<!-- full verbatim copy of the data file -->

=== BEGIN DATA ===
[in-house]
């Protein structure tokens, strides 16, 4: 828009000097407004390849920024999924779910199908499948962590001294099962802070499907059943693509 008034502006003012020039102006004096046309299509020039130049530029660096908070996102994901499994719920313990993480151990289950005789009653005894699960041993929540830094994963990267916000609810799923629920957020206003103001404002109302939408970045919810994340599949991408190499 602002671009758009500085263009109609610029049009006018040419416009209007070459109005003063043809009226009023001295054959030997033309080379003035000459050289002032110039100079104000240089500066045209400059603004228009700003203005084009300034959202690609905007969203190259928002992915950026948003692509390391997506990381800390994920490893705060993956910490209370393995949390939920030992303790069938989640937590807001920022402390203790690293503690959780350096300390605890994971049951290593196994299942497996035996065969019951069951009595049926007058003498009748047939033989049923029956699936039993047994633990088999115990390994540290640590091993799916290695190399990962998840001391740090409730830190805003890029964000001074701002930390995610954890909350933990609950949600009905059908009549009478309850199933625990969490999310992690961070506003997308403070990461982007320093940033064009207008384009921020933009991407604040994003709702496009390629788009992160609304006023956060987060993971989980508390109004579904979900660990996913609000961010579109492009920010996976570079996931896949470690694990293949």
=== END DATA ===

[in-house]
């Protein structure tokens, strides 16, 4: 828009000097407004390849920024999924779910199908499948962590001294099962802070499907059943693509 008034502006003012020039102006004096046309299509020039130049530029660096908070996102994901499994719920313990993480151990289950005789009653005894699960041993929540830094994963990267916000609810799923629920957020206003103001404002109302939408970045919810994340599949991408190499 602002671009758009500085263009109609610029049009006018040419416009209007070459109005003063043809009226009023001295054959030997033309080379003035000459050289002032110039100079104000240089500066045209400059603004228009700003203005084009300034959202690609905007969203190259928002992915950026948003692509390391997506990381800390994920490893705060993956910490209370393995949390939920030992303790069938989640937590807001920022402390203790690293503690959780350096300390605890994971049951290593196994299942497996035996065969019951069951009595049926007058003498009748047939033989049923029956699936039993047994633990088999115990390994540290640590091993799916290695190399990962998840001391740090409730830190805003890029964000001074701002930390995610954890909350933990609950949600009905059908009549009478309850199933625990969490999310992690961070506003997308403070990461982007320093940033064009207008384009921020933009991407604040994003709702496009390629788009992160609304006023956060987060993971989980508390109004579904979900660990996913609000961010579109492009920010996976570079996931896949470690694990293949």